I have rediscovered a fascinating story reported by L. G. Capers of Vicksburg, Missouri in the American Medical Weekly (131, 7 Nov. 1874) and quoted by The Lancet (476, 1875, I, 35). It is about an incident which took place during the American Civil War.
On 12 May 1863, during a skirmish between Grant’s army and a few Confederates, a young friend of the author stumbled and fell to the ground. At the same moment, a piercing scream was heard from a nearby house.
The wounded soldier had received a bullet which had travelled through his scrotum and taken off his left testicule. The same bullet had apparently penetrated the left side of the abdomen of a seventeen-year-old girl, passing between the navel and the front part of the iliac bone touching the spine, and had disappeared inside her abdomen. The young lady subsequently suffered from peritonitis but, after treatment, had completely recovered two months later.
278 days after receiving the bullet, the girl gave birth to an eight-pound baby boy. The hymen was intact and the young mother insisted that she was a virgin and had no idea how she could have conceived. Naturally, she was not believed by her family and friends.
About three weeks after this birth, Doctor Capers was called to examine the baby because its grandmother was adamant that there was something wrong with the boy’s genitals. The doctor’s examination revealed a hard, swollen, tender scrotum, containing something hard.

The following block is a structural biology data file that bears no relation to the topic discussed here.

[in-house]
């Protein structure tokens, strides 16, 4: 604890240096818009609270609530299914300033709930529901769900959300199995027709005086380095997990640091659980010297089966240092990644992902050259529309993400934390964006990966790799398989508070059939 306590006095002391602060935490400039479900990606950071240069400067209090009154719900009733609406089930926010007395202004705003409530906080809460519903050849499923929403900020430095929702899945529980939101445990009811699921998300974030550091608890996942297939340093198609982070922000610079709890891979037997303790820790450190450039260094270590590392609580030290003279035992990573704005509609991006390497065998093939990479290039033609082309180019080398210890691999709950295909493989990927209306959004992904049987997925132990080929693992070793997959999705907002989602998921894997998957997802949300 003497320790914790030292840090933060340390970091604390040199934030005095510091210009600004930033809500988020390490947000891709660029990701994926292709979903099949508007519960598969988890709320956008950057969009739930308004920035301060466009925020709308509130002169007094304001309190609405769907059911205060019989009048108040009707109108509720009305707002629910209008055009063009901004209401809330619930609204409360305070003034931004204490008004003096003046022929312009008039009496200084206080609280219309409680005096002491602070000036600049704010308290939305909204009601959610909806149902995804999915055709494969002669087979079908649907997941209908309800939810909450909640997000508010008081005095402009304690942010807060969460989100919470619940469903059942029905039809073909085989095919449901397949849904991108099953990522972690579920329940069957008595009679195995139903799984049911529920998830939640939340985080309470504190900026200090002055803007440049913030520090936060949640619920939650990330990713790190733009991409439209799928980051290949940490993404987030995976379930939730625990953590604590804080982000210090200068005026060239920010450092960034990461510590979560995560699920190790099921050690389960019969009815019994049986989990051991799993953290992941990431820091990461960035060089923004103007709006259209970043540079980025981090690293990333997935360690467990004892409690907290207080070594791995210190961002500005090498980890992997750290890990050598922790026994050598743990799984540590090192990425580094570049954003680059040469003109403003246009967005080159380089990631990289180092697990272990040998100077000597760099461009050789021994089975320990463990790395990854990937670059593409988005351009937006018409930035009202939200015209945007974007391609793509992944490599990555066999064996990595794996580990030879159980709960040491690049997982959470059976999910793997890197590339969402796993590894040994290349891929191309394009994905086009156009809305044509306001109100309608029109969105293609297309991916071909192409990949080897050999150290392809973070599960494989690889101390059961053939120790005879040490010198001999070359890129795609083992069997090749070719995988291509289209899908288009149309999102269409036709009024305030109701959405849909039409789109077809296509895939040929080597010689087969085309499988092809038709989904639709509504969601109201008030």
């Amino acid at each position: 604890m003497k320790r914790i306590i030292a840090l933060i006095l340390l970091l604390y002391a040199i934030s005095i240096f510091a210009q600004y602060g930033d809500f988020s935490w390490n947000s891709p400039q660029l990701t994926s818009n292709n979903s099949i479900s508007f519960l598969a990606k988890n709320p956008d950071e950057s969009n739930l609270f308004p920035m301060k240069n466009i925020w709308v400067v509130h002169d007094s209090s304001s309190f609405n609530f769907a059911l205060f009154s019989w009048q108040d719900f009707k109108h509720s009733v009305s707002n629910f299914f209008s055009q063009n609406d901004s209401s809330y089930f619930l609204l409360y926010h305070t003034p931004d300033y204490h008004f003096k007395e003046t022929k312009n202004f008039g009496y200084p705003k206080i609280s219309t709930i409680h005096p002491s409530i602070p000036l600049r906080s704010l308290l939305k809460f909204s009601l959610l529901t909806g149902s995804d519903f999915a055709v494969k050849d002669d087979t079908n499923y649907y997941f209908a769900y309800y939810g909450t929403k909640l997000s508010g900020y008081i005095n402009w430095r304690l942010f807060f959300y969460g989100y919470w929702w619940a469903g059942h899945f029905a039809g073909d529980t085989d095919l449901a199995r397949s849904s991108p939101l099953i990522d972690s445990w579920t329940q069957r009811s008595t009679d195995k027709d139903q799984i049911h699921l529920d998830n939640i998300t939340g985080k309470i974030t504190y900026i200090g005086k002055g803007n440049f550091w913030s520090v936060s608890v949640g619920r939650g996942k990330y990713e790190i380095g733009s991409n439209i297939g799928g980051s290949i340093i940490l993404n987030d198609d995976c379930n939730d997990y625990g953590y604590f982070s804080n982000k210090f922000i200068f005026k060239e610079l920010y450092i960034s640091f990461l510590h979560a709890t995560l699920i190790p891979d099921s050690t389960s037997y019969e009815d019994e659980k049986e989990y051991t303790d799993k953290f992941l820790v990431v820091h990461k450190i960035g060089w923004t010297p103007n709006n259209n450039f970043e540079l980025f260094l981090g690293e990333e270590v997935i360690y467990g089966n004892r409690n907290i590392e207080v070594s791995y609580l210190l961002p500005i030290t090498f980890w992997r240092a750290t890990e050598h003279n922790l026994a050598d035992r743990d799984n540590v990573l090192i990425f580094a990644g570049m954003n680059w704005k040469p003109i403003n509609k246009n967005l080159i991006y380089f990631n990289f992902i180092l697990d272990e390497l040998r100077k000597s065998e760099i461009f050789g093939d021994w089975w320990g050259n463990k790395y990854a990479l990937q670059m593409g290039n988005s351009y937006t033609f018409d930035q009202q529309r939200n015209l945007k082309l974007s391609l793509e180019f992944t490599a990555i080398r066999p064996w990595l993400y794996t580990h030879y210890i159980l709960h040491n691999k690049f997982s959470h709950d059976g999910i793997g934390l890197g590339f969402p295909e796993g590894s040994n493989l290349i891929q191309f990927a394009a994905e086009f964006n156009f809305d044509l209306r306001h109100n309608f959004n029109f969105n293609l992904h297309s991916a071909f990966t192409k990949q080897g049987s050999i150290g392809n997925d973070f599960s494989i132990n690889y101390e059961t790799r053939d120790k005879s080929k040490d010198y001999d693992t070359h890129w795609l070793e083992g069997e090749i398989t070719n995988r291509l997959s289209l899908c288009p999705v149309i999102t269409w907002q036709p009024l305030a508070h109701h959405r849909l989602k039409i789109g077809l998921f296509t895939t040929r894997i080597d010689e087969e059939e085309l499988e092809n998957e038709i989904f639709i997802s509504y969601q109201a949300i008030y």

The doctor operated and was able to extract pieces of a crushed bullet. He concluded that it was the same bullet which had taken off his friend’s testicule, and had penetrated the ovary of the young girl. The few spermatozoides which were on it had fertilized the young lady.
He was so convinced of this that he contacted the young man and told him the whole story. The soldier didn’t really believe him, but agreed to meet the young mother. They became friends, and eventually married.
The couple had three children, but the one who bore the most resemblance to the father was the first-born.
This amazing story has been used as a remarkable example of medical imagination, and does not appear to have been generally accepted by other members of the medical profession as being a description of what really happened. What was their explanation?